- Botswana has surpassed Morocco as Number One in Africa
- Ranked second best by Fraser Institute under PPI after US state of Nevada
- Botswana’s mining practices considered attractive to global investors
Botswana continues to cement its position as the world’s mining hub, with the latest annual mining survey of 2022 compiled by the Canadian-based think tank, Fraser Institute, ranking the country top in Africa.
Overall, under the Policy Perception Index, which is the report card to governments on the attractiveness to their mining policies, Botswana is ranked as the second best mining destination in the world.
The first is the US state of Nevada, which occupies first position under PPI and also tops under the Investment Attractiveness Index. According to the survey, the Policy Perception Index (PPI) is a composite index that measures the overall policy attractiveness of the world’s 62 jurisdictions covered in the survey, including Botswana.
The index is composed of the survey responses to policy factors that affect investment decisions. “The Policy factors examined include the uncertainty concerning the administration of current regulations, environmental regulations, regulatory duplication, the legal system and taxation regime, uncertainty concerning protected areas and disputed land claims, infrastructure etc.,” says the report.
Fraser Institute researchers indicated that Botswana being ranked the second under PPI has proven the country’s ideal investment policies for mining, dislodging Morocco after ranking number two in 2021. “Botswana took the second spot held by Morocco which dropped to position 10 during the 2022 survey,” the report notes. “Along with Nevada and Botswana, the top 10 ranked jurisdictions are South Australia, Utah, Newfoundland and Labrador, Alberta, Arizona, New Brunswick, Colorado, and Western Australia.” The United States of America, according to the survey, is the region with the greatest number of jurisdictions (4) in the top 10, followed by Canada (3), Australia (2), and Africa (1) respectively.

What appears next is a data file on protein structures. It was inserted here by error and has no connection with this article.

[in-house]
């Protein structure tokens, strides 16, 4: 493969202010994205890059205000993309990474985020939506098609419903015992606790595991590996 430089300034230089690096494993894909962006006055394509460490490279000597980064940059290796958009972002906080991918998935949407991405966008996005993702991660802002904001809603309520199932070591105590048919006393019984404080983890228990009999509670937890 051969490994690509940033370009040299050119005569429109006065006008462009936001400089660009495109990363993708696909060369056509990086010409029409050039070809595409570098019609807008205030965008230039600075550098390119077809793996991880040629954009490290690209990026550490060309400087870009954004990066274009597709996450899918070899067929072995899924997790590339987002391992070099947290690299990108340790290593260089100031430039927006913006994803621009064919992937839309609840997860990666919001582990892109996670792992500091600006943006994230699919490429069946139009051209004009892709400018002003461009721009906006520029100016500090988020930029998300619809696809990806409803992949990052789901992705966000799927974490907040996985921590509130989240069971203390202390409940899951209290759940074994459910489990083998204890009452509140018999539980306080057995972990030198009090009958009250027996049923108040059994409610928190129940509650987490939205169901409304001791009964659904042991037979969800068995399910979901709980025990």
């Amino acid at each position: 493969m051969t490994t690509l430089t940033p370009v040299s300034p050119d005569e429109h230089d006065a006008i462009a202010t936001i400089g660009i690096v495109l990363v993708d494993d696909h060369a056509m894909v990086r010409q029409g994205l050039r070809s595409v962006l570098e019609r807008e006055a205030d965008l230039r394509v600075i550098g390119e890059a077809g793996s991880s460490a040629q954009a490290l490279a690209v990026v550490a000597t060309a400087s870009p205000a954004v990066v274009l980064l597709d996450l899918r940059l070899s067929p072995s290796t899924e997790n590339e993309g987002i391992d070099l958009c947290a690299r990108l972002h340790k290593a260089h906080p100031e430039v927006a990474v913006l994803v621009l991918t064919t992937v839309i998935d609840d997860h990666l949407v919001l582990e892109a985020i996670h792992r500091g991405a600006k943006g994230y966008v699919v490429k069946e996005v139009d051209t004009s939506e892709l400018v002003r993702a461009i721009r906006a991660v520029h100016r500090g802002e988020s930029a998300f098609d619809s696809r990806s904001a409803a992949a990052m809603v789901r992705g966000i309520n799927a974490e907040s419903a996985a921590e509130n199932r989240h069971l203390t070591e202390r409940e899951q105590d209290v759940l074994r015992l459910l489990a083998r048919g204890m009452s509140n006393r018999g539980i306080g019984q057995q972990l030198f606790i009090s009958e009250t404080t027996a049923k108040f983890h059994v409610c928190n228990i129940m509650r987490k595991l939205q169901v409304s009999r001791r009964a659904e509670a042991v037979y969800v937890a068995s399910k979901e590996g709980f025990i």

On the other hand, the survey notes that the 10 least attractive jurisdictions for investment, based on the PPI rankings (starting with the worst), are Zimbabwe, Guinea (Conakry), Mozambique, China, Angola, Papua New Guinea, the Democratic Republic of the Congo (DRC), Nunavut, Mongolia, and South Africa. Botswana also performed well under the Investment Attractiveness Index indicator, ranking in the top 10.
Fraser Institute’s Investment Attractiveness Index (IAI), formed from both the Policy Perception Index (PPI) and the Best Practices Mineral Potential Index, measures the attractiveness of a country based on policy factors such as onerous regulations, taxation levels, quality of infrastructure, and other policy-related questions that respondents answered to as asked.
Some of the attractive enhancing policy factors that could be factors in positioning Botswana as the ideal investment destination for mining companies is the corporate tax regime levied on companies.
According to information from Botswana Unified Revenue Service (BURS), Botswana’s corporate tax rate is 15 percent or 25 percent and it is split into two tiers, being basic company tax of 15 percent or a special tax rate of 5 percent for manufacturing and for companies in Botswana International Financial Services Centre (IFSC). There is also an Additional Company Tax (ACT) of 10 percent, which applies to both tax rates. Botswana’s corporate tax rate is relatively low as compared to other mining jurisdictions such as South Africa (28 percent), Kenya (30 percent), Zambia (30 percent) and Namibia (32 percent).